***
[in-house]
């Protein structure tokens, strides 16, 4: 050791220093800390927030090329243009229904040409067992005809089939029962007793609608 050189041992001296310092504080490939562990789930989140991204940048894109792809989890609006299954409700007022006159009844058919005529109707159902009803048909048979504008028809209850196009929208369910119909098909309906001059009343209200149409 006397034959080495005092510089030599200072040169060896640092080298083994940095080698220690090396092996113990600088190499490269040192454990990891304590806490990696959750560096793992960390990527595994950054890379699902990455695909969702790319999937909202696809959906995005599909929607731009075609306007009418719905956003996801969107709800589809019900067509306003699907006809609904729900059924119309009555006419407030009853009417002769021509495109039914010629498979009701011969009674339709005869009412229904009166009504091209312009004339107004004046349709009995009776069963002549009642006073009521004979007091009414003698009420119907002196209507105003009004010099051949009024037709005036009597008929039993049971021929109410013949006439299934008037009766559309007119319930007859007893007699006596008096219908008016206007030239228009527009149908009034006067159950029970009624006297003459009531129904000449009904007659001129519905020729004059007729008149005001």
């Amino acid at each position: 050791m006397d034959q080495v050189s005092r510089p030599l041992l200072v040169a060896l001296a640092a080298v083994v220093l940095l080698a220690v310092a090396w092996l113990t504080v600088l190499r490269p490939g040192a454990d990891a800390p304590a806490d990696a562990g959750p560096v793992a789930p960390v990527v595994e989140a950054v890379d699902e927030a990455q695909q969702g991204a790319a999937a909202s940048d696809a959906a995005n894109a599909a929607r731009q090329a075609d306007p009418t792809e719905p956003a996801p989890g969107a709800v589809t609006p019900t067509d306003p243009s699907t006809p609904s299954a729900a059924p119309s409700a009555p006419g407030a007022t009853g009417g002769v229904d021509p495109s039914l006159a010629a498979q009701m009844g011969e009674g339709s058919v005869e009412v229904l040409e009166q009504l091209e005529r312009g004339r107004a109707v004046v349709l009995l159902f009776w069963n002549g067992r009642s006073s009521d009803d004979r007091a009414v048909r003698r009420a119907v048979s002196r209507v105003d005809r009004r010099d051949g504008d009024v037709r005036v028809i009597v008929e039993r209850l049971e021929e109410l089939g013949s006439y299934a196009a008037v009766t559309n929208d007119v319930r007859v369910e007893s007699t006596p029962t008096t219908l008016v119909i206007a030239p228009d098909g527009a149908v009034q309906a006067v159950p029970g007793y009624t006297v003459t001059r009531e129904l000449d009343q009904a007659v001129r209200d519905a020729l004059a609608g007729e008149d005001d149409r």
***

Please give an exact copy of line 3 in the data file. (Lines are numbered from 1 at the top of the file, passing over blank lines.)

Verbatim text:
């Amino acid at each position: 050791m006397d034959q080495v050189s005092r510089p030599l041992l200072v040169a060896l001296a640092a080298v083994v220093l940095l080698a220690v310092a090396w092996l113990t504080v600088l190499r490269p490939g040192a454990d990891a800390p304590a806490d990696a562990g959750p560096v793992a789930p960390v990527v595994e989140a950054v890379d699902e927030a990455q695909q969702g991204a790319a999937a909202s940048d696809a959906a995005n894109a599909a929607r731009q090329a075609d306007p009418t792809e719905p956003a996801p989890g969107a709800v589809t609006p019900t067509d306003p243009s699907t006809p609904s299954a729900a059924p119309s409700a009555p006419g407030a007022t009853g009417g002769v229904d021509p495109s039914l006159a010629a498979q009701m009844g011969e009674g339709s058919v005869e009412v229904l040409e009166q009504l091209e005529r312009g004339r107004a109707v004046v349709l009995l159902f009776w069963n002549g067992r009642s006073s009521d009803d004979r007091a009414v048909r003698r009420a119907v048979s002196r209507v105003d005809r009004r010099d051949g504008d009024v037709r005036v028809i009597v008929e039993r209850l049971e021929e109410l089939g013949s006439y299934a196009a008037v009766t559309n929208d007119v319930r007859v369910e007893s007699t006596p029962t008096t219908l008016v119909i206007a030239p228009d098909g527009a149908v009034q309906a006067v159950p029970g007793y009624t006297v003459t001059r009531e129904l000449d009343q009904a007659v001129r209200d519905a020729l004059a609608g007729e008149d005001d149409r």